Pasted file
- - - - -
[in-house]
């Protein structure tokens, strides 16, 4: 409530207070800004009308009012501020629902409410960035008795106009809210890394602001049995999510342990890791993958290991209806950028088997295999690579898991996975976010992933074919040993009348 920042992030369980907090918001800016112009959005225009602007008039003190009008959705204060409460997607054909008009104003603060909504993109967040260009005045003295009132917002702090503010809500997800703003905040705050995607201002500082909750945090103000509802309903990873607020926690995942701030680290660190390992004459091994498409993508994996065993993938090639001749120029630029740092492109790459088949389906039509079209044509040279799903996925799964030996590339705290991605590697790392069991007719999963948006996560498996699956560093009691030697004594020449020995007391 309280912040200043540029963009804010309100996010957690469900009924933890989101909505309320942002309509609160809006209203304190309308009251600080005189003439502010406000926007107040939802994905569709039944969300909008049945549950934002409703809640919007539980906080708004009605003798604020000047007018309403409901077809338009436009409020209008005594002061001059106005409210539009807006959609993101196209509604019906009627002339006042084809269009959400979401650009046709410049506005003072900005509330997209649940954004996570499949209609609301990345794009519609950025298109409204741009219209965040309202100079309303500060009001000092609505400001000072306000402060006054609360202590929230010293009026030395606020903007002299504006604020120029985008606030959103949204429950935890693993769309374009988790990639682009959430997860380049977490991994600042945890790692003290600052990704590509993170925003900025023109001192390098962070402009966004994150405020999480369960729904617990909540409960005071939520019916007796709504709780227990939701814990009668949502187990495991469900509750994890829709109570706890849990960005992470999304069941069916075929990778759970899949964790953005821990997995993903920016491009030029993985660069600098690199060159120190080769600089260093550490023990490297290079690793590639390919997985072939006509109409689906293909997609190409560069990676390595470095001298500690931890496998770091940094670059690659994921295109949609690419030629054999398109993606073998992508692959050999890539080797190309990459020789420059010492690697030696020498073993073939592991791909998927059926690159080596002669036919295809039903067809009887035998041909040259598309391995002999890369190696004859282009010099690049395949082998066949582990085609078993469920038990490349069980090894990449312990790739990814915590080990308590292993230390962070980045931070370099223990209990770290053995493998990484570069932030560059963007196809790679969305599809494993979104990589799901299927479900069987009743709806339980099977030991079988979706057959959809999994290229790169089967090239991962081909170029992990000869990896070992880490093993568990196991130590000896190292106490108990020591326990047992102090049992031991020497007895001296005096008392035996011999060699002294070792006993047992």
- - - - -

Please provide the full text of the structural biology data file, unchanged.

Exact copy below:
[in-house]
């Protein structure tokens, strides 16, 4: 409530207070800004009308009012501020629902409410960035008795106009809210890394602001049995999510342990890791993958290991209806950028088997295999690579898991996975976010992933074919040993009348 920042992030369980907090918001800016112009959005225009602007008039003190009008959705204060409460997607054909008009104003603060909504993109967040260009005045003295009132917002702090503010809500997800703003905040705050995607201002500082909750945090103000509802309903990873607020926690995942701030680290660190390992004459091994498409993508994996065993993938090639001749120029630029740092492109790459088949389906039509079209044509040279799903996925799964030996590339705290991605590697790392069991007719999963948006996560498996699956560093009691030697004594020449020995007391 309280912040200043540029963009804010309100996010957690469900009924933890989101909505309320942002309509609160809006209203304190309308009251600080005189003439502010406000926007107040939802994905569709039944969300909008049945549950934002409703809640919007539980906080708004009605003798604020000047007018309403409901077809338009436009409020209008005594002061001059106005409210539009807006959609993101196209509604019906009627002339006042084809269009959400979401650009046709410049506005003072900005509330997209649940954004996570499949209609609301990345794009519609950025298109409204741009219209965040309202100079309303500060009001000092609505400001000072306000402060006054609360202590929230010293009026030395606020903007002299504006604020120029985008606030959103949204429950935890693993769309374009988790990639682009959430997860380049977490991994600042945890790692003290600052990704590509993170925003900025023109001192390098962070402009966004994150405020999480369960729904617990909540409960005071939520019916007796709504709780227990939701814990009668949502187990495991469900509750994890829709109570706890849990960005992470999304069941069916075929990778759970899949964790953005821990997995993903920016491009030029993985660069600098690199060159120190080769600089260093550490023990490297290079690793590639390919997985072939006509109409689906293909997609190409560069990676390595470095001298500690931890496998770091940094670059690659994921295109949609690419030629054999398109993606073998992508692959050999890539080797190309990459020789420059010492690697030696020498073993073939592991791909998927059926690159080596002669036919295809039903067809009887035998041909040259598309391995002999890369190696004859282009010099690049395949082998066949582990085609078993469920038990490349069980090894990449312990790739990814915590080990308590292993230390962070980045931070370099223990209990770290053995493998990484570069932030560059963007196809790679969305599809494993979104990589799901299927479900069987009743709806339980099977030991079988979706057959959809999994290229790169089967090239991962081909170029992990000869990896070992880490093993568990196991130590000896190292106490108990020591326990047992102090049992031991020497007895001296005096008392035996011999060699002294070792006993047992």